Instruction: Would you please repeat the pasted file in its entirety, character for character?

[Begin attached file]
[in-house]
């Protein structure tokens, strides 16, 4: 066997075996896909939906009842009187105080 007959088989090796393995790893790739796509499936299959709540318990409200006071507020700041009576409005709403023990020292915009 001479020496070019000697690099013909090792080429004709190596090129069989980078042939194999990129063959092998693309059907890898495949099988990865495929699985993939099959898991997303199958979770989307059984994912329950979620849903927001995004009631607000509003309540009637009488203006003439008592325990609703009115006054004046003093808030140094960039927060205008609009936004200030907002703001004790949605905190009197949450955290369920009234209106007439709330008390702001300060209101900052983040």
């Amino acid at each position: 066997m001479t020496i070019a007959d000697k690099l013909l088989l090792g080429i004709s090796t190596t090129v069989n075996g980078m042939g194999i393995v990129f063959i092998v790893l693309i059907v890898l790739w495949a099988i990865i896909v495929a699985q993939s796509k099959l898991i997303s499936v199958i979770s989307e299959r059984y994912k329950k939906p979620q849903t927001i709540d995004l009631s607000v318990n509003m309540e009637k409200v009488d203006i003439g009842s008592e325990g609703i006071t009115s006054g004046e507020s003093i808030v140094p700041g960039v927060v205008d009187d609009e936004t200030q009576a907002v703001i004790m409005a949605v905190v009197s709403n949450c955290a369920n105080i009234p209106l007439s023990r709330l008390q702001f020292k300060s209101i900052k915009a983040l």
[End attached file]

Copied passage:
[in-house]
């Protein structure tokens, strides 16, 4: 066997075996896909939906009842009187105080 007959088989090796393995790893790739796509499936299959709540318990409200006071507020700041009576409005709403023990020292915009 001479020496070019000697690099013909090792080429004709190596090129069989980078042939194999990129063959092998693309059907890898495949099988990865495929699985993939099959898991997303199958979770989307059984994912329950979620849903927001995004009631607000509003309540009637009488203006003439008592325990609703009115006054004046003093808030140094960039927060205008609009936004200030907002703001004790949605905190009197949450955290369920009234209106007439709330008390702001300060209101900052983040």
């Amino acid at each position: 066997m001479t020496i070019a007959d000697k690099l013909l088989l090792g080429i004709s090796t190596t090129v069989n075996g980078m042939g194999i393995v990129f063959i092998v790893l693309i059907v890898l790739w495949a099988i990865i896909v495929a699985q993939s796509k099959l898991i997303s499936v199958i979770s989307e299959r059984y994912k329950k939906p979620q849903t927001i709540d995004l009631s607000v318990n509003m309540e009637k409200v009488d203006i003439g009842s008592e325990g609703i006071t009115s006054g004046e507020s003093i808030v140094p700041g960039v927060v205008d009187d609009e936004t200030q009576a907002v703001i004790m409005a949605v905190v009197s709403n949450c955290a369920n105080i009234p209106l007439s023990r709330l008390q702001f020292k300060s209101i900052k915009a983040l």